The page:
Editorial: A place of combat

Mayor has turned arena debate into a private duel

The fight over where to locate a new sports and entertainment venue here has just entered a new arena.

 

The courageous civic leadership of private citizen Clay Boardman, in publicly questioning the proposal to put a new arena at the site of the failed Regency Mall, has now begun to clash with the autocratic, take-it-personal style of Mayor Hardie Davis and his oddly intimate attachment to the mall site.

After Boardman recently released a polite, plaintive missive to the mayor laying out the case against the mall site, the mayor responded – with a rambling, unnecessarily personal, even accusatory email.

There aren’t too many bunkers in arenas, but the mayor is digging himself a fine one.

As recounted in Sylvia Cooper’s Chronicle column on Sunday, Davis wondered if Boardman had “bothered to speak with anyone outside of the Augusta Country Club ‘Breakfast Club,’ or the very exclusive, membership only, Augusta Tomorrow group.

The mayor’s snide broadside misses the mark badly on several of points. First: Boardman isn’t even a member of the country club. In addition, it reveals a jaundiced view of Augusta Tomorrow, a group of civic-minded leaders who try to contribute some vision to the community, for the community’s sake.

More importantly, the comments reveal a substantial classist streak – an anti-elitism that is all-the-more strange and regrettable coming from a mayor whose unifying campaign slogan was “One Augusta.”

Mayor Davis goes on to impugn Boardman for his “brash manner in which you use pawns like (radio talk show host) Austin Rhodes and Sylvia Cooper in an attempt to drown out the perspective of the average folks in the community.”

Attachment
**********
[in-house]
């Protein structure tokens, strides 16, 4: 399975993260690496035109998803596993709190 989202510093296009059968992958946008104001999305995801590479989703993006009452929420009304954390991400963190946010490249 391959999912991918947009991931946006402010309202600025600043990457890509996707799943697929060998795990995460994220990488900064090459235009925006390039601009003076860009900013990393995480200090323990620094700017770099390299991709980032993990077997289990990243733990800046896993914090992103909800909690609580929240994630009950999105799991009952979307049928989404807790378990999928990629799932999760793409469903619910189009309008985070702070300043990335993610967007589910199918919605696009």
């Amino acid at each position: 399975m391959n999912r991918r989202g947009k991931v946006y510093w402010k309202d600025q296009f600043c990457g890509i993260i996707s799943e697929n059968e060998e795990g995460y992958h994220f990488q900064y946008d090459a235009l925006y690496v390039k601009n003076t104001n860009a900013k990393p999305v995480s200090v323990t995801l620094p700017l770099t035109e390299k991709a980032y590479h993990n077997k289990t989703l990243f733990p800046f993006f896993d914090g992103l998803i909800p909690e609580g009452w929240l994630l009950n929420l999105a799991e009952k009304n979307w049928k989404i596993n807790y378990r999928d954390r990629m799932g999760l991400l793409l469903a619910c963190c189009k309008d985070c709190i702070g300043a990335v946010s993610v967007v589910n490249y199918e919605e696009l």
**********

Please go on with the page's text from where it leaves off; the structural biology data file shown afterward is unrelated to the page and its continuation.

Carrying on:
We know Mr. Rhodes and Ms. Cooper quite well. We can assure the mayor they’ve never been anyone’s pawns. Few in this community have so boldly hewed to the old journalistic dictum to “comfort the afflicted and afflict the comfortable.” Moreover, we doubt either of them are clueless as to what the “average folks in the community” are thinking: they both hear it a good bit every day.

Mr. Davis has exhibited imperious streaks before, but never more so than when he chides Mr. Boardman for being a “self-anointed advocate for Augusta.” In a free republic, that’s what we call an engaged citizen – something elitists absolutely abhor. And under our Constitution, they need not be “anointed” by anyone.

Rather than attempt to belittle Mr. Boardman, the mayor might have considered a valuable asset.

Apparently the folks of Wilmington, N.C., did when they drafted him to develop a baseball stadium and entertainment complex there.

We suggested a few weeks ago that, after a string of PR stumbles – including quietly pushing the arena proposal behind the scenes – the mayor ought to push the reset button on his approach to the public and media (“Relationship reboot,” Oct. 29). He’s done just the opposite.

The root of the word arena means “place of combat.” It need not be that way.

Nor can such a monumental decision for this community – gambling $110 million or more on a viable site for the new James Brown Arena – devolve into a childish back-and-forth duel.

The mayor should acknowledge he doesn’t have all the answers – and should welcome the input of those who might supply some of their own.

 

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